Armenian survivor, 101, blasts US 'genocide shame'

AFP

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People lay flowers at the Tsitsernakaberd Armenian Genocide Memorial in Yerevan on April 21,2015 People lay flowers at the Tsitsernakaberd Armenian Genocide Memorial in Yerevan on April 21,2015
A 101-year-old survivor of the massacre of 1.5 million Armenians a century ago has blasted the US refusal to label the killings as genocide, calling the decision a "shame" for America.
Yevnige Salibian, who lives in a care home in California, said she thought President Barack Obama's decision not to use the word was due to Washington's political and diplomatic interests in Turkey.
"Why? For political reasons! They have bases in Turkey, army bases. For their political gain, they don't want to recognize it. And it's shame, shame for America," she said.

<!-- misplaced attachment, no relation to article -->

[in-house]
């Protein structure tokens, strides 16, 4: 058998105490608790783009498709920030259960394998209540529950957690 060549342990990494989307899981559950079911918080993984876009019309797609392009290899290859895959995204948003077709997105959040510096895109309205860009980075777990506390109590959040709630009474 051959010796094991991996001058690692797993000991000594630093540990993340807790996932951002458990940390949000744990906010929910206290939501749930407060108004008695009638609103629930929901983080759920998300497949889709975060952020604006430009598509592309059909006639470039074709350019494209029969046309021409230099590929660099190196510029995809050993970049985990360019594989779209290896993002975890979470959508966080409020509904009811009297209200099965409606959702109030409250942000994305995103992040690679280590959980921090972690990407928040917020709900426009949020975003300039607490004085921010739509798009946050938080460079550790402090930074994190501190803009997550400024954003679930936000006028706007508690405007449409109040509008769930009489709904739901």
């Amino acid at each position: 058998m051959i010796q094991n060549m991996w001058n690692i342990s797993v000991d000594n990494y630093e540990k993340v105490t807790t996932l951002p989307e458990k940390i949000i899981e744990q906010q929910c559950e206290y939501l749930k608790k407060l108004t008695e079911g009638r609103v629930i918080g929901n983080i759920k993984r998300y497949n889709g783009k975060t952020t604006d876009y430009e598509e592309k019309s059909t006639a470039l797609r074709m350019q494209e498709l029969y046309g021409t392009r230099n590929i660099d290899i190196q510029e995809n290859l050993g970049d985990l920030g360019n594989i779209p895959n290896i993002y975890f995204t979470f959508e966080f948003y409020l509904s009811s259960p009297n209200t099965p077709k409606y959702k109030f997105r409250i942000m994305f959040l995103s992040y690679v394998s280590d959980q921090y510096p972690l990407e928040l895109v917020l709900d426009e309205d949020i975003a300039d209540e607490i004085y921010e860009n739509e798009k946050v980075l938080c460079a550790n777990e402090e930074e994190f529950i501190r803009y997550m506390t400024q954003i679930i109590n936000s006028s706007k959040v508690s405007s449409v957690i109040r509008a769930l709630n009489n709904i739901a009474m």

During his 2008 campaign for the White House, then senator Obama had pledged to "recognize the Armenian genocide."
But the White House this week avoided referring to the mass World War I killings of Armenians as genocide, as a diplomatic row raged ahead of the tragedy's 100th anniversary on Friday.
Salibian made her comments as she recalled being a young girl when Turkish police knocked on her family's door, telling her family to leave.
"I was crying 'I want my dolls, I want my dolls.' I was seven years old when we went. And we were traveling in a cart with two horses," she told AFP.
"It was during the evening time I think, the horses got mad, they jumped up and down, up and down, and the driver could not go ahead, and our cart fell," she added.
Last month, US lawmakers introduced a resolution urging Obama to recognize mass killings of Armenians as genocide.
Armenia says an estimated 1.5 million people were killed by Ottoman forces in 1915, and has labeled the massacre a genocide.
Modern Turkey has always rejected the term, putting the toll at 500,000 and blaming their deaths on war and starvation.

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